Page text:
A Harvard University student explains how evidence changed her mind about God

Harvard University student discovers apologetics
Harvard University student discovers apologetics

Here’s a must-read article  about the effectiveness of apologetics on college campuses in Christianity Today.

Excerpt:

I don’t know when I first became a skeptic. It must have been around age 4, when my mother found me arguing with another child at a birthday party: “But how do you know what the Bible says is true?” By age 11, my atheism was so widely known in my middle school that a Christian boy threatened to come to my house and “shoot all the atheists.” My Christian friends in high school avoided talking to me about religion because they anticipated that I would tear down their poorly constructed arguments. And I did.

As I set off in 2008 to begin my freshman year studying government at Harvard (whose motto is Veritas, “Truth”), I could never have expected the change that awaited me.

It was a brisk November when I met John Joseph Porter. Our conversations initially revolved around conservative politics, but soon gravitated toward religion. He wrote an essay for the Ichthus, Harvard’s Christian journal, defending God’s existence. I critiqued it. On campus, we’d argue into the wee hours; when apart, we’d take our arguments to e-mail. Never before had I met a Christian who could respond to my most basic philosophical questions: How does one understand the Bible’s contradictions? Could an omnipotent God make a stone he could not lift? What about the Euthyphro dilemma: Is something good because God declared it so, or does God merely identify the good? To someone like me, with no Christian background, resorting to an answer like “It takes faith” could only be intellectual cowardice. Joseph didn’t do that.

And he did something else: He prodded me on how inconsistent I was as an atheist who nonetheless believed in right and wrong as objective, universal categories. Defenseless, I decided to take a seminar on meta-ethics. After all, atheists had been developing ethical systems for 200-some years. In what I now see as providential, my atheist professor assigned a paper by C. S. Lewis that resolved the Euthyphro dilemma, declaring, “God is not merely good, but goodness; goodness is not merely divine, but God.”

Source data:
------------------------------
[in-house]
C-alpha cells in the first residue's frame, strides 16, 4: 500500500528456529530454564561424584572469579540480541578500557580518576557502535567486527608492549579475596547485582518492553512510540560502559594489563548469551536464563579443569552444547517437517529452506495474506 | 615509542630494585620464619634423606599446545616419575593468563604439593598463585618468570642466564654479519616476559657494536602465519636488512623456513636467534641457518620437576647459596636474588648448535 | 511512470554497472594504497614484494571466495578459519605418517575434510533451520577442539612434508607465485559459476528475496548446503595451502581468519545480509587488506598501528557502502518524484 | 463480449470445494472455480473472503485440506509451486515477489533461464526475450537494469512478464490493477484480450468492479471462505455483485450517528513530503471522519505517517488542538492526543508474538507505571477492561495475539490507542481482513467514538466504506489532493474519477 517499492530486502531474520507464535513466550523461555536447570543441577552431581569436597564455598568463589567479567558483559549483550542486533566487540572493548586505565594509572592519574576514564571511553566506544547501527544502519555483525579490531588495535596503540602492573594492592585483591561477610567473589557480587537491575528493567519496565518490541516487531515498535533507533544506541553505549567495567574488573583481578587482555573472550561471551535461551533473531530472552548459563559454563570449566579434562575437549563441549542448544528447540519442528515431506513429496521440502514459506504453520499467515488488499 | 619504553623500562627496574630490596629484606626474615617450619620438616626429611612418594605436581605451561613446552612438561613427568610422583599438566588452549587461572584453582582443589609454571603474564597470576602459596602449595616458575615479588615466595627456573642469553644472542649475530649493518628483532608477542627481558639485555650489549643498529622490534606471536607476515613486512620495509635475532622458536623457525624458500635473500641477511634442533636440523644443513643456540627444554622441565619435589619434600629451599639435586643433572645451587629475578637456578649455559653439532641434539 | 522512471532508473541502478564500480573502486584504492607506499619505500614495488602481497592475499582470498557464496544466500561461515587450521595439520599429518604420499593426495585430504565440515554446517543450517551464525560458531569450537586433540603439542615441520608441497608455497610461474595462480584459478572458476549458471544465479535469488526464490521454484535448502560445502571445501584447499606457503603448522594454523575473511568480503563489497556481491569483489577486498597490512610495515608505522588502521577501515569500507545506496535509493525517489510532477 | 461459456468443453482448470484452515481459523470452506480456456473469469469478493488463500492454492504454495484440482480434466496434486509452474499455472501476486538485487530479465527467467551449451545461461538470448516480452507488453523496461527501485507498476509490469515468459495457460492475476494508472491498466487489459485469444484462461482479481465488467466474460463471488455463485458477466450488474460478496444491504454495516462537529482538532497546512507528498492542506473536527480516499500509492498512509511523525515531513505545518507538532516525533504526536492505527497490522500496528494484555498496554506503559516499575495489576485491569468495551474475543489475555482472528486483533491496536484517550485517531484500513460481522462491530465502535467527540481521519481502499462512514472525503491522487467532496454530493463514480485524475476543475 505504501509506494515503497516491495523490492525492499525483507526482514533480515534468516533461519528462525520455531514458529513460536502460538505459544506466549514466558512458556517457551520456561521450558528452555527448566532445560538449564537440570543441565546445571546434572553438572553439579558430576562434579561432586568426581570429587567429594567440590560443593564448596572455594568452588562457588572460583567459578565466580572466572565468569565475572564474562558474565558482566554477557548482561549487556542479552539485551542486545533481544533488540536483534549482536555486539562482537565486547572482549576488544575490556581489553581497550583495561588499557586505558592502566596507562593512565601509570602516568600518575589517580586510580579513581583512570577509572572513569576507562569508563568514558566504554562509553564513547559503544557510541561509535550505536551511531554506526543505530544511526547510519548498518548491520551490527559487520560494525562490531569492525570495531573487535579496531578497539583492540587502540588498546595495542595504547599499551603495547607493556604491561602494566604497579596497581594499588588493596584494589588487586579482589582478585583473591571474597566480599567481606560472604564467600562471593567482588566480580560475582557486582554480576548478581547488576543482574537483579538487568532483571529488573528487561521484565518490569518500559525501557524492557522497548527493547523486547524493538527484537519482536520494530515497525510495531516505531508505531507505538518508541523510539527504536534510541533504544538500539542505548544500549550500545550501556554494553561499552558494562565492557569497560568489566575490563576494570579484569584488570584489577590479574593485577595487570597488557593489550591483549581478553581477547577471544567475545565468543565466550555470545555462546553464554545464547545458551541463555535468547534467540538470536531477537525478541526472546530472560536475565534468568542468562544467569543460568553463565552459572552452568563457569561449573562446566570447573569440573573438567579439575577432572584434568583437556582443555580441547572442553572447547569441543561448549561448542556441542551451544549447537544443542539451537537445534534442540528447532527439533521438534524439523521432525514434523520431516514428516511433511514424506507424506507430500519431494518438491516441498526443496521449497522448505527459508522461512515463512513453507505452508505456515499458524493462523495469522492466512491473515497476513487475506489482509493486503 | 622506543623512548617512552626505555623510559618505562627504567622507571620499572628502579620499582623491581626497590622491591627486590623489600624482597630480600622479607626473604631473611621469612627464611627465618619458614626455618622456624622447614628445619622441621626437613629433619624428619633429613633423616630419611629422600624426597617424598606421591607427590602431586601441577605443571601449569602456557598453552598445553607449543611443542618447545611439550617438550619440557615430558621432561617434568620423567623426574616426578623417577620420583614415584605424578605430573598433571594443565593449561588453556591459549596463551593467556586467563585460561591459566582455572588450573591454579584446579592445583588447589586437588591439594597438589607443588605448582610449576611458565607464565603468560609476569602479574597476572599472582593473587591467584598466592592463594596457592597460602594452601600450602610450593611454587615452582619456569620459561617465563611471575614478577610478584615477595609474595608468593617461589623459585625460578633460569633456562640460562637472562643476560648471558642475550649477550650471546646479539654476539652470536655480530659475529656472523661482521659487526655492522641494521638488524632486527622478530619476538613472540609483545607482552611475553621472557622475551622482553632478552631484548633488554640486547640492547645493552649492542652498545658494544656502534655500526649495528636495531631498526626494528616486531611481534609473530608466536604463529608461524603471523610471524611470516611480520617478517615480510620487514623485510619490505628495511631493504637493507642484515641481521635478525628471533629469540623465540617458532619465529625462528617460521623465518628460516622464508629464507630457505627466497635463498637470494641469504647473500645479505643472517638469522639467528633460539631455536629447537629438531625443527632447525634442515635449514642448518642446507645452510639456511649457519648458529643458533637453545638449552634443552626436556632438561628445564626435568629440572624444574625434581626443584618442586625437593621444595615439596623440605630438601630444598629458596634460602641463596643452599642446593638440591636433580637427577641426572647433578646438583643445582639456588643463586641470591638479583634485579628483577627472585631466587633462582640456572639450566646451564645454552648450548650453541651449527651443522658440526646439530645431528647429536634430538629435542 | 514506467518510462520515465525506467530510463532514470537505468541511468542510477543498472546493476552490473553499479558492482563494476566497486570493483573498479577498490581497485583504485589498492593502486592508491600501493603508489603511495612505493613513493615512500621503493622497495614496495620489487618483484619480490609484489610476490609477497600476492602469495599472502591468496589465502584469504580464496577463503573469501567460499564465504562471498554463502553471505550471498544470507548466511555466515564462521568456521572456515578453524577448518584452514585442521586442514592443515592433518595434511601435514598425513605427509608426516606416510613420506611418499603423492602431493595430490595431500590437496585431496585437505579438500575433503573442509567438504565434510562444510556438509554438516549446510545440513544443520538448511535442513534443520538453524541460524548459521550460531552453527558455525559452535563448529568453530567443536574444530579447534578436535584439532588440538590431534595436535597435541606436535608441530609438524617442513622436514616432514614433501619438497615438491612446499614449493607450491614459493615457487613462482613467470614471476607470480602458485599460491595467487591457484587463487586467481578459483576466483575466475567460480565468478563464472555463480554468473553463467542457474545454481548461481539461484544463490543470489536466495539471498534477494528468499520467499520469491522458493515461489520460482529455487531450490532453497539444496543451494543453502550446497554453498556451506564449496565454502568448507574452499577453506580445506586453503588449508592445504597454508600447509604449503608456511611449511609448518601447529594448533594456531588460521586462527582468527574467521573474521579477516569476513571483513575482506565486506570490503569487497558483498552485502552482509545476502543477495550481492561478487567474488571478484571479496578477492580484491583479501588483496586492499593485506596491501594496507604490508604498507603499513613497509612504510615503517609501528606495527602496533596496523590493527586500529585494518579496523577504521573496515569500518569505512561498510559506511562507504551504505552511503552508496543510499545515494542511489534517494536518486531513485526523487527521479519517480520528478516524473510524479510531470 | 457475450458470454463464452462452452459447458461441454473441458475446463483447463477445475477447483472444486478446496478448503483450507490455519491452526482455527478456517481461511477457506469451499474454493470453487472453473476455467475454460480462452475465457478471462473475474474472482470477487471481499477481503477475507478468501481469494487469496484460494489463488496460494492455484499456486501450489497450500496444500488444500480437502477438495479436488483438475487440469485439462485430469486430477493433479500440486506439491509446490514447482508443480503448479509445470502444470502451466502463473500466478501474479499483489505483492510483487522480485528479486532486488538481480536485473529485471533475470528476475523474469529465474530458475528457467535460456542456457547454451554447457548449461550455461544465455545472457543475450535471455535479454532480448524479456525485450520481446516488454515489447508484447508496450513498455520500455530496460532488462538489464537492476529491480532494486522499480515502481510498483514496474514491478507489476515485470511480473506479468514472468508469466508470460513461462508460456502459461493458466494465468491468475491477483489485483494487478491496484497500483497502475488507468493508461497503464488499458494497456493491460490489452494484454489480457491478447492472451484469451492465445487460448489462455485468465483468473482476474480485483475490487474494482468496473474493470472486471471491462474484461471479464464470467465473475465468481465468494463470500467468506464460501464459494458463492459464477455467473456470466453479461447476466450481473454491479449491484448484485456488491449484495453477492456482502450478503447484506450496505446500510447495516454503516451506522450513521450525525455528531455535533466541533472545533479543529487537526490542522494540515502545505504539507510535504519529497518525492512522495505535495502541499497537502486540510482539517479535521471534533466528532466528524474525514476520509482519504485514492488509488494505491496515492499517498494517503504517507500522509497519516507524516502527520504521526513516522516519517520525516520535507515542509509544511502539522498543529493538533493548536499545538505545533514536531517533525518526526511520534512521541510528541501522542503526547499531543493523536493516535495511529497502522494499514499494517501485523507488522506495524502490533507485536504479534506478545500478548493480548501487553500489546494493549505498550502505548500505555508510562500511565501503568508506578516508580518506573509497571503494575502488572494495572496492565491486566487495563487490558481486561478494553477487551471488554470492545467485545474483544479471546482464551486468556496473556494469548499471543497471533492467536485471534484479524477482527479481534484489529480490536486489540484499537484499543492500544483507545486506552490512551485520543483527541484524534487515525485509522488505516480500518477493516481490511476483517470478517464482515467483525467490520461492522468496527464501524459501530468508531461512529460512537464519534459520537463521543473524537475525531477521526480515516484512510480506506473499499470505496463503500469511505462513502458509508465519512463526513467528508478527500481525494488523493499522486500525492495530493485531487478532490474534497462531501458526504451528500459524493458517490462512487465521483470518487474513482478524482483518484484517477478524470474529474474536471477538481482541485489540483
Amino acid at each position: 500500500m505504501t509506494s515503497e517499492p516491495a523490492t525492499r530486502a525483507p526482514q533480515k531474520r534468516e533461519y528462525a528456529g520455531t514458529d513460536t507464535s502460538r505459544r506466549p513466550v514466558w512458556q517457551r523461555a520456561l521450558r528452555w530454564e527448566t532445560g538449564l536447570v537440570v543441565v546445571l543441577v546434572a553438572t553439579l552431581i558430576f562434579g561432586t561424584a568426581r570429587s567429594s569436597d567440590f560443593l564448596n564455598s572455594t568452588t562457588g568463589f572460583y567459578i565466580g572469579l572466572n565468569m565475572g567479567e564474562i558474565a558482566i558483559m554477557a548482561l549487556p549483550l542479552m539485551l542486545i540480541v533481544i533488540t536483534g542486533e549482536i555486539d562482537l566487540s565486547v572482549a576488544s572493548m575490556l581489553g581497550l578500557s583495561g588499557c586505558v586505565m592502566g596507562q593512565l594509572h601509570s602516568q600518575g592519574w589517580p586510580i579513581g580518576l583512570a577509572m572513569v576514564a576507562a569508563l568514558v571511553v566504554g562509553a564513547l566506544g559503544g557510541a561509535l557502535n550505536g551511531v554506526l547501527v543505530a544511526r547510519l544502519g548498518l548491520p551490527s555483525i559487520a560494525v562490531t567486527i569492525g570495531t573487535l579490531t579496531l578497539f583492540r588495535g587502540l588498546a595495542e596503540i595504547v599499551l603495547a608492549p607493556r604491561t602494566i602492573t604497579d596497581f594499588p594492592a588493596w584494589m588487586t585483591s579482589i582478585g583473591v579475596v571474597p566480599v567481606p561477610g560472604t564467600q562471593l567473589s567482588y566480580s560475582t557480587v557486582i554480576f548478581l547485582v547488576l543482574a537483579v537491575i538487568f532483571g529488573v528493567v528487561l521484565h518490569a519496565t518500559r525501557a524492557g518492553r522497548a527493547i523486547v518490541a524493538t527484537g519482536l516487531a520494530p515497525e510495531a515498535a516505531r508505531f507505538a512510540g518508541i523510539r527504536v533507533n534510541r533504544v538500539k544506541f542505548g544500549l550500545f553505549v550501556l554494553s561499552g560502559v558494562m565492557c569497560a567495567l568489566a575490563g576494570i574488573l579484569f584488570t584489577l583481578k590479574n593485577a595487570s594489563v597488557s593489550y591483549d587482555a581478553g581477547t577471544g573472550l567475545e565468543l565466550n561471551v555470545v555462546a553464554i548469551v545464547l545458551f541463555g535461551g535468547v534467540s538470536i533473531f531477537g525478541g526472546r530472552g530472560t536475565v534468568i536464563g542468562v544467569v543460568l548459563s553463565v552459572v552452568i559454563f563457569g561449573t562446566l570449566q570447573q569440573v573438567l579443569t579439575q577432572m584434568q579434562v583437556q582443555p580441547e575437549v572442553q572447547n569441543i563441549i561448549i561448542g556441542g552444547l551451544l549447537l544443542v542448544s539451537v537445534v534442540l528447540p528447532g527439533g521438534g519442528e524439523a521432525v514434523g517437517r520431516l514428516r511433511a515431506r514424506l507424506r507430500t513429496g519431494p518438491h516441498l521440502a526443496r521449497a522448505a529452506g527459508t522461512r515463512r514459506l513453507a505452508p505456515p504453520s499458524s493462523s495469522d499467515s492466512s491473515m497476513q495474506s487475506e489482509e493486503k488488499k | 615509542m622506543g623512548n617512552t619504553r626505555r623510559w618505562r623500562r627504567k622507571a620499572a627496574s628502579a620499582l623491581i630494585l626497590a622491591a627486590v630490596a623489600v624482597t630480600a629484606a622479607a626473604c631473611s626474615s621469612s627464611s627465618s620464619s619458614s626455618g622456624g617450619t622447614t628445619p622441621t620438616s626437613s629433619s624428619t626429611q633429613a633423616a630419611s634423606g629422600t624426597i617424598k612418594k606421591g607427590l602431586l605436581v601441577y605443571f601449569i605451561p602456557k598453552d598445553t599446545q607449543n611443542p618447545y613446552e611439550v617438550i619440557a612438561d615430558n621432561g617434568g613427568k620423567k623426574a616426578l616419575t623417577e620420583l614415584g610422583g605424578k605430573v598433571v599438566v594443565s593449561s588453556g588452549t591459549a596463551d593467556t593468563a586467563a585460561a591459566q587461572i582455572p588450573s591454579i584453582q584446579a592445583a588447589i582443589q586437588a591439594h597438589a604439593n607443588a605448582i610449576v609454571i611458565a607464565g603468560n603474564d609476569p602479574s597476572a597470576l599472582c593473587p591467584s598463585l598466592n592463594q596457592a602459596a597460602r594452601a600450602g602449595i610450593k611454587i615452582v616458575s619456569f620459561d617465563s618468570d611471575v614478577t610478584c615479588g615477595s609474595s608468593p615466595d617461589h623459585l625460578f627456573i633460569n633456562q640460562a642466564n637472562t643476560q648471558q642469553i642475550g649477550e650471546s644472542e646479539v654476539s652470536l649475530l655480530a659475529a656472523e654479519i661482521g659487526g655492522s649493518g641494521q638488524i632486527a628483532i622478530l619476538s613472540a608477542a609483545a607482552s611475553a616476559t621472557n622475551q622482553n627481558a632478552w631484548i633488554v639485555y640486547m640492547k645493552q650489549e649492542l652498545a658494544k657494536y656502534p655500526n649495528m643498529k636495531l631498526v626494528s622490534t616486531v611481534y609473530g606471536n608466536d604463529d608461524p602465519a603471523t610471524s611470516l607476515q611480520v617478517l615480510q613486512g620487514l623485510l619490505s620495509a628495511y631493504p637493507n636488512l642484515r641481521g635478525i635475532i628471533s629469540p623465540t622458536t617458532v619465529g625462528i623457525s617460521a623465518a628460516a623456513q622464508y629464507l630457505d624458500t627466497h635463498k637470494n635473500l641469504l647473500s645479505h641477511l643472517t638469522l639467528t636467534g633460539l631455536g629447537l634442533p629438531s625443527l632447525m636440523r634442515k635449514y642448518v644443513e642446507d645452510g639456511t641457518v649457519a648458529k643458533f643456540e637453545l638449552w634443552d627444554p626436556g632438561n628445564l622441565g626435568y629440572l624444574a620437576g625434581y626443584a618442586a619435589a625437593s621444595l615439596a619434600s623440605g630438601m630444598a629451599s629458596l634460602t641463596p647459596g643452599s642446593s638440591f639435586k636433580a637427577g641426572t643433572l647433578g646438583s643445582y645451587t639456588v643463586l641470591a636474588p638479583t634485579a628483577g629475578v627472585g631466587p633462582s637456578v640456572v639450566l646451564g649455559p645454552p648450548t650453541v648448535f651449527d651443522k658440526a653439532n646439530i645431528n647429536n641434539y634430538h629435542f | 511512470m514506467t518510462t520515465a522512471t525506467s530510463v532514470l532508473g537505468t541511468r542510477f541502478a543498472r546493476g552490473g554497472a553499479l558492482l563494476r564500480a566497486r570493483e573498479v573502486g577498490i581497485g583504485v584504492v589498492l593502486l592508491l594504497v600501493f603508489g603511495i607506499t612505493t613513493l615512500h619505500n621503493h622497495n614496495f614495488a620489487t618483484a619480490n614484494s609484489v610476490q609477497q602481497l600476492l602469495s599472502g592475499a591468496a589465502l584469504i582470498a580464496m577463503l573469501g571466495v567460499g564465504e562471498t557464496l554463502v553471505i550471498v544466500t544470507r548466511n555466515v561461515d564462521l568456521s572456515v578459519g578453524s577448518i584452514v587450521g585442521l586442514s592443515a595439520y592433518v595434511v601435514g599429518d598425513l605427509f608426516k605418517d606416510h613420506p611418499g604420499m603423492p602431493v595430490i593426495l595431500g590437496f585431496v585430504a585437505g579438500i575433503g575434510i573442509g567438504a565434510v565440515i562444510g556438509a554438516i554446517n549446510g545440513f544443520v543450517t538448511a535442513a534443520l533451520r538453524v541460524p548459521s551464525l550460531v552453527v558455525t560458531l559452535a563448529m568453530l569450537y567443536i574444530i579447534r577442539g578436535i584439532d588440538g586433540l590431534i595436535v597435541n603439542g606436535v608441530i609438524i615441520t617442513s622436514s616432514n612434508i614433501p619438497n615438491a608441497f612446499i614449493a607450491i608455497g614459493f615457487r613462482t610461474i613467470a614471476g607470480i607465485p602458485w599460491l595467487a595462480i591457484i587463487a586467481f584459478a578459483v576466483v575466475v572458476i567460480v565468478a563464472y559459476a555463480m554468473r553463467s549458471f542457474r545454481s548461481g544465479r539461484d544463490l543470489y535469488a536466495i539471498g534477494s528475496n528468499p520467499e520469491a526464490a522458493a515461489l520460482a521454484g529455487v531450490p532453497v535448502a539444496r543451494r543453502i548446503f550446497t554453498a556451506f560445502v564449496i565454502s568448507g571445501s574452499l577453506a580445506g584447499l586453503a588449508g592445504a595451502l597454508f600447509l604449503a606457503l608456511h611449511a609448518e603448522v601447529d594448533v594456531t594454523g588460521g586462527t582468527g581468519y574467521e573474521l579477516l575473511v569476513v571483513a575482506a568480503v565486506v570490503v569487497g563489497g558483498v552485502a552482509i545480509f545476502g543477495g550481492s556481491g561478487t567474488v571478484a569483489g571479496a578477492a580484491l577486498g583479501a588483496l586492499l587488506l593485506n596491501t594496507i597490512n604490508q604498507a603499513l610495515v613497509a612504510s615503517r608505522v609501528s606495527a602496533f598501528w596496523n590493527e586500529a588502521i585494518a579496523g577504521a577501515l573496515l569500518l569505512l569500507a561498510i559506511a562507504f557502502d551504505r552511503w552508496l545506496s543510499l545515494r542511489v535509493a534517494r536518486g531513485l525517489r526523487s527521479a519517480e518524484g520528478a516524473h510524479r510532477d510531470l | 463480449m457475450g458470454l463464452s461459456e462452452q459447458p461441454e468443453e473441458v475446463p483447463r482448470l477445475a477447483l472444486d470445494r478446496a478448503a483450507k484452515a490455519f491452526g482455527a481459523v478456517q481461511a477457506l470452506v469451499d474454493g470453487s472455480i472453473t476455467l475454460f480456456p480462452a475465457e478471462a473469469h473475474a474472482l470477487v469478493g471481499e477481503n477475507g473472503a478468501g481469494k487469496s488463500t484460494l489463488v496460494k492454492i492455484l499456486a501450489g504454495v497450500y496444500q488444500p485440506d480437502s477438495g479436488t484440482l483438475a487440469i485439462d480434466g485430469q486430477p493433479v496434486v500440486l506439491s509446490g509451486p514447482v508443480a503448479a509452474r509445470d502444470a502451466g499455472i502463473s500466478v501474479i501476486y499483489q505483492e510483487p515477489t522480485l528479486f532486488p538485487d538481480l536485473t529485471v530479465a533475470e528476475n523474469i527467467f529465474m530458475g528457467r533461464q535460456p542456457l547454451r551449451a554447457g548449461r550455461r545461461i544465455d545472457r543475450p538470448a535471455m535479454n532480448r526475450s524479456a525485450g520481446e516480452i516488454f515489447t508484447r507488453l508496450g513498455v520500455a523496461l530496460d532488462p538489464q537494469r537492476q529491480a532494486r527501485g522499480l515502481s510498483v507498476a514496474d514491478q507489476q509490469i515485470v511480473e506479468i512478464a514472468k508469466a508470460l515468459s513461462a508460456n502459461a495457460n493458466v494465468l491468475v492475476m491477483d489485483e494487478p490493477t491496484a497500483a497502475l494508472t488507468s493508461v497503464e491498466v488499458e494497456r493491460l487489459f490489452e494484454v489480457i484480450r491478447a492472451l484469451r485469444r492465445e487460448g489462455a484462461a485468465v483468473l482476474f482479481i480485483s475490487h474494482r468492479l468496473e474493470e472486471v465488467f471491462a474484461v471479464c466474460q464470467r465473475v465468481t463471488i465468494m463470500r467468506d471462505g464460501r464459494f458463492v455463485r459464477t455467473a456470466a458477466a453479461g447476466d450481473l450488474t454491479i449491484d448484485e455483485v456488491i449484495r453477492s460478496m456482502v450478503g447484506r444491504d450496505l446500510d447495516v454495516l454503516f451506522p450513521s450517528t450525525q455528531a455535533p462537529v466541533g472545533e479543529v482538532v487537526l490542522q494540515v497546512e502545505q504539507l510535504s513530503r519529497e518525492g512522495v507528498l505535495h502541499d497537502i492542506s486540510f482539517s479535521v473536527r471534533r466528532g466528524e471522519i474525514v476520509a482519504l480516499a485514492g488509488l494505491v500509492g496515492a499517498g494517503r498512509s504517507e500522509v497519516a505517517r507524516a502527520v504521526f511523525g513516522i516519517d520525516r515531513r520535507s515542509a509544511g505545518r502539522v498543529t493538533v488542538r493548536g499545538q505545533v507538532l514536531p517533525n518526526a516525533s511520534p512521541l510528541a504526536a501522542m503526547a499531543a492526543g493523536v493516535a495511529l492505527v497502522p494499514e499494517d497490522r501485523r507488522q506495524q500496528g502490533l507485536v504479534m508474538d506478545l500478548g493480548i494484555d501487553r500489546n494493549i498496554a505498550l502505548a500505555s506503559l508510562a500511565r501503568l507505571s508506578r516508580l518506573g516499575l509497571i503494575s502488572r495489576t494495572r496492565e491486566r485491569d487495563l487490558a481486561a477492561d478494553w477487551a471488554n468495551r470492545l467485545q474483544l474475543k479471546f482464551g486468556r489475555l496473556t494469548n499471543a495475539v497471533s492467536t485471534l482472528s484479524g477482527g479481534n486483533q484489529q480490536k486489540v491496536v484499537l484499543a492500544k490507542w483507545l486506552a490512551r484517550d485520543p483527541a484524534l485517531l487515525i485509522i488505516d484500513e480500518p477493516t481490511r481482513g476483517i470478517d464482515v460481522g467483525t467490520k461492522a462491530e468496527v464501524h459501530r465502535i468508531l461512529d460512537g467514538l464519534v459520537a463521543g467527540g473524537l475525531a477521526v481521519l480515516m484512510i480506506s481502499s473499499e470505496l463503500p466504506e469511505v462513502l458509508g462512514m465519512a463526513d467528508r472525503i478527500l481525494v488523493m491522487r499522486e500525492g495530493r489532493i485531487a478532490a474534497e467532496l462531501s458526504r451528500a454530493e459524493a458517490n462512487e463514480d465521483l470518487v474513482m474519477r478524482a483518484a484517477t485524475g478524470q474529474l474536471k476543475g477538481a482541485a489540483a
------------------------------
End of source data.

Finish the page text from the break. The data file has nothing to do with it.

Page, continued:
Joseph also pushed me on the origins of the universe. I had always believed in the Big Bang. But I was blissfully unaware that the man who first proposed it, Georges Lemaître, was a Catholic priest. And I’d happily ignored the rabbit trail of a problem of what caused the Big Bang, and what caused that cause, and so on.

By Valentine’s Day, I began to believe in God. There was no intellectual shame in being a deist, after all, as I joined the respectable ranks of Thomas Jefferson and other Founding Fathers.

I wouldn’t stay a deist for long. A Catholic friend gave me J. Budziszewski’s book Ask Me Anything, which included the Christian teaching that “love is a commitment of the will to the true good of the other person.” This theme—of love as sacrifice for true good—struck me. The Cross no longer seemed a grotesque symbol of divine sadism, but a remarkable act of love. And Christianity began to look less strangely mythical and more cosmically beautiful.

Now, I’m going to get into a lot of trouble for saying this, but I think that if you are a Christian and you are in a secular university, then you really need to have put in the effort to study the areas of science, history and philosophy that are relevant to the Christian faith. This is regardless of your personal abilities or field of study. We must all make an effort regardless of how comfortable we are with things that are hard for us to learn.